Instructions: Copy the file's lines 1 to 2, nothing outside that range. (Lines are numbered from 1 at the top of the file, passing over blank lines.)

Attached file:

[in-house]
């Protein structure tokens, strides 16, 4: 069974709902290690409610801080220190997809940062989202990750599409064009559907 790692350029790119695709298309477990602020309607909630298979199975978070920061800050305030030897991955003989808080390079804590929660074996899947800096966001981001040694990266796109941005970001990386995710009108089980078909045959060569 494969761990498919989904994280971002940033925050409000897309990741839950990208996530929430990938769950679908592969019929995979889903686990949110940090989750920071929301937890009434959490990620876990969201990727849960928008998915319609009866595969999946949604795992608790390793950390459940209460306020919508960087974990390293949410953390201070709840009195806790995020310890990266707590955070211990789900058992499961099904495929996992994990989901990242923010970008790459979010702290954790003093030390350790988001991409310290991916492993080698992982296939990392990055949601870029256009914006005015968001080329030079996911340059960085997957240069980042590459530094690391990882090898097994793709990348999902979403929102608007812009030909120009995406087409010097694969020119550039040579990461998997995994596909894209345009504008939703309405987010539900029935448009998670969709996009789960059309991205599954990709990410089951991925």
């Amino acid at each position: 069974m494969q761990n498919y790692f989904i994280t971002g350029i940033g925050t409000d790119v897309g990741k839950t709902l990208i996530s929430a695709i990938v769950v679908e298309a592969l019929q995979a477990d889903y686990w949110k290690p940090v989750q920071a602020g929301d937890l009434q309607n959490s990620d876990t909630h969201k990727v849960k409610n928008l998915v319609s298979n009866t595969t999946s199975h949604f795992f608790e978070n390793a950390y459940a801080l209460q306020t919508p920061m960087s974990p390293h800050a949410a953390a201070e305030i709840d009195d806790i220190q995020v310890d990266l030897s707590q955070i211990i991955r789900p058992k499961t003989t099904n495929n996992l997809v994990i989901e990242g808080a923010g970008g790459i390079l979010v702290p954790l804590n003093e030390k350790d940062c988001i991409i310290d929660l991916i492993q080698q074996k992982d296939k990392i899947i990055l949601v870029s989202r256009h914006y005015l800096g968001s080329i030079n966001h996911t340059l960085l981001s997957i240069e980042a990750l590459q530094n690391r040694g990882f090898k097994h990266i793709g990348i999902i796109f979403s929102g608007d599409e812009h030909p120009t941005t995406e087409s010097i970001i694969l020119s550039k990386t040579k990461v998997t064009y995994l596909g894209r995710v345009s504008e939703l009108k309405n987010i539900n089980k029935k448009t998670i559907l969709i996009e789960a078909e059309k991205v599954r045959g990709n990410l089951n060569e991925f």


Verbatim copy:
[in-house]
């Protein structure tokens, strides 16, 4: 069974709902290690409610801080220190997809940062989202990750599409064009559907 790692350029790119695709298309477990602020309607909630298979199975978070920061800050305030030897991955003989808080390079804590929660074996899947800096966001981001040694990266796109941005970001990386995710009108089980078909045959060569 494969761990498919989904994280971002940033925050409000897309990741839950990208996530929430990938769950679908592969019929995979889903686990949110940090989750920071929301937890009434959490990620876990969201990727849960928008998915319609009866595969999946949604795992608790390793950390459940209460306020919508960087974990390293949410953390201070709840009195806790995020310890990266707590955070211990789900058992499961099904495929996992994990989901990242923010970008790459979010702290954790003093030390350790988001991409310290991916492993080698992982296939990392990055949601870029256009914006005015968001080329030079996911340059960085997957240069980042590459530094690391990882090898097994793709990348999902979403929102608007812009030909120009995406087409010097694969020119550039040579990461998997995994596909894209345009504008939703309405987010539900029935448009998670969709996009789960059309991205599954990709990410089951991925």